Dutch ordered Douglas DB-7C aircraft as Torpedo Bombers

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Chief Master Sergeant
Sep 19, 2012
Don’t know where you got the story from but it has been muddled in the telling.

The Dutch ordered 32 DB-7B and 48 DB-7C. It was 6 of the former that fell into Japanese hands. 4 of the remaining DB-7B went back to the US and the rest of the DB-7B (22) went to the RAAF. The 48 DB-7C on order were completed as DB-7B and shipped to USSR under lend lease. You will find the story here.

There was not a problem with the A-20 as a torpedo bomber. The USSR used plenty in that role.

And yes dropping torpedoes is more difficult. If the torpedo is dropped outwith its proper parameters it could
1. Break up on entry to the water
2. Dive to the bottom
3. Porpoise and head off in the wrong direction
4. In less sophisticated systems the pilot/bomb aimer has to mentally calculate how far ahead of the target ship to aim and in doing so judge its speed and angle. In more sophisticated systems, as employed on British Beaufighter and Barracuda aircraft there was a “computer” to help. In those the pilot pointed the aircraft at the target ship but still had to make inputs to the system. That needed judgement.

In the FAA it was felt regular practice was necessary so a synthetic trainer was created to assist.

Edit You might enjoy this about Soviet use of the A-20. Scroll down for Soviet Navy use as a torpedo bomber.

And the RAAF were training their Beaufort crews on torpedoes so probably decided that one type was enough at that stage


Nov 15, 2010
Brisbane QLD Australia
Bit late but, at the end on 1942 RAAF HQ found 22 torpedo sets for Boston's and notified 22 Sqn of the fact , by then the DB-7B's with 22 sqn had been converted to the low level Strafer/Attack role and they quietly ignored the fact Torpedo kits were available , Torpedo attacks was the realm of the Beaufort the Boston was much better in the low level fast attack role.


Chief Master Sergeant
Sep 19, 2012
You might find more on the Dutch DB-7s in Peter Boers book. I do not have a copy but I do have the erratum which I have attached.

As you can see in that document he is very determined to make the book as accurate as possible.



  • Erratum Aircraft of the Netherlands East.pdf
    2.7 MB · Views: 6

Fatboy Coxy

Aug 24, 2019
Does look a like a good book to have, unfortunately, the few copies available are going for a small fortune.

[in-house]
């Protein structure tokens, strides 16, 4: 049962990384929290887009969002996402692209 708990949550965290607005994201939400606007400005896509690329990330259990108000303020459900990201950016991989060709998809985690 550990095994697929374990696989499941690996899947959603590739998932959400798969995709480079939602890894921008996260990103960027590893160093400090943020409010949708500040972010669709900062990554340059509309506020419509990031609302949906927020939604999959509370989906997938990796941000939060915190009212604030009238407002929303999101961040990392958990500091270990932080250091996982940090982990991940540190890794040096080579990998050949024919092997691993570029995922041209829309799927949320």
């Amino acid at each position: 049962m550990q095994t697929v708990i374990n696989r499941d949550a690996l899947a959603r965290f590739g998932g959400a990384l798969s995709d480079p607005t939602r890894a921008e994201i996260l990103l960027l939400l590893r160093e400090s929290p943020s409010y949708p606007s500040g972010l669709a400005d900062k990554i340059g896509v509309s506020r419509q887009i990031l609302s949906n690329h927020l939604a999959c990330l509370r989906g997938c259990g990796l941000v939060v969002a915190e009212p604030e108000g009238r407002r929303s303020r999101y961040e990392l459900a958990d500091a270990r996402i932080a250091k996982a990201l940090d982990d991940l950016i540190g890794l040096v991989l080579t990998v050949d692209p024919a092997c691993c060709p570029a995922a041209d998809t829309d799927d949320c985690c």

Geoffrey Sinclair

Senior Airman
Sep 30, 2021
NEI DB-7B, Boeing built, contract F-672, Delivery Logs say AL347 accepted 4 November, AL358, AL361 to AL369 accepted 10 to 17 November 1941 and AL457 accepted 31 December 1941, total 12, the USAAF export report says 11 accepted in November 1941, 11 exported in February 1942.

Douglas built, contract F-719, AL887, AL889 to AL907, accepted 17 to 19 November 1941, total 20 with AL889, AL896, AL900, AL901, AL903, AL904 and AL906 marked Los Angles T (2-18). AL902 crashed in US 10 December 1941, wrecked, AL905 crashed the same day, level 4 damage. The USAAF export report has 18 accepted in November 1941, with 6 exported in January and 11 in February 1942, total 17

The RAAF ended up with AL347, AL358, AL361 to AL369, AL887, AL890 to AL895, AL897 to AL899 and AL907, total 22. Leaving AL457, AL889, AL896, AL900, AL901, AL903, AL904 and AL906 to be accounted for. If the export report is correct, 2 of these did not leave the US for NEI.

DB-7C, contract D-48/NI 41-124 (D-40), 48 DB-7C (ex model 421?) accepted May and June 1942, serials D6525 to D6312 (D-79 to D-126?). Export report says 1 to USA 47 to Russia, 46 exported June to August 1942, final one in December. Delivery logs say all to Russia.

Anybody have an interest in the engine numbers of the DB-7?

USN ModelModelBD-2/A-20B
Loading ConditionConditionTorpedo
Gross WeightPounds
Empty WeightPounds
Fixed GunsType2x0.50, 2x0.30
Fixed Guns AmmunitionRounds400/0.50, 2,000/0.30
Flexible GunsType1x0.50, 1x0.30
Flexible Guns AmmunitionRounds200/0.50, 500/0.30
Torpedo LoadNo. x Type1xMk13-1
Bomb Bay Tanks DroppableNo. x Gallons1x100 self seal
Engine RatingFor PerformanceNormal
Wing LoadingPounds/sq. feet
Power Loading (BHP, Crit. Alt.)Pounds/BHP
VM Sea LevelMPH
VS - Gross Weight, powerMPH
VS - Less Fuel, powerMPH
Time to 10,000 feetMinutes
Time to 20,000 feetMinutes
Service CeilingFeet
Take off - CalmFeet
Take off - 15 knots windFeet
Take off - 25 knots windFeet
Climb Sea LevelFeet/Minute
Endurance - 60% VM (180 mph)Hours/Feet6.6/5,500
Endurance - 75% VM (225 mph)Hours/Feet4.4/5,500
Max EnduranceHours
Max RangeStatute Miles
Max Range Average SpeedMPH
Max Endure./Range AltitudeFeet
Engine TypeType2 x R-2600-11
Engine Gear RatioRatio16 to 9
PropellerModelHS CS 3 bl., 11 ft 4 in, Bl des. 6393
Engine Rating Take-OffBHP /RPM1,600 / 2,400
Engine Rating NormalBHP/RPM/Feet1,350 / 2,300 / 0-5,500
Engine Rating NormalBHP/RPM/Feet1,275 / 2,300 / 7,200-12,000
Protected Tankage, FuelGallons394
Fuel Tankage Fixed TotalGallons394
Protected Tankage, OilGallons44
Performance data from Estimates & BD-1 take off, stall speeds

Bomb Bay: 1x100 or 1x140 gallon protected fuel tank or 10x100 or 8x300 or 3x500 or 1x1,000 pound AAF bombs or 2x325 pound depth bombs. Wings, 4x100 or 2x500 pound AAF bombs, 2x325 pound depth bombs. Under fuselage torpedo 1 Mk 13-1 or 13-2. With 2x0.5 inch MG fixed in nose, 2x0.30 MG fixed in nacelles firing aft. Maximum rounds of ammunition for 0.50 inch MG flexible gun is 400.

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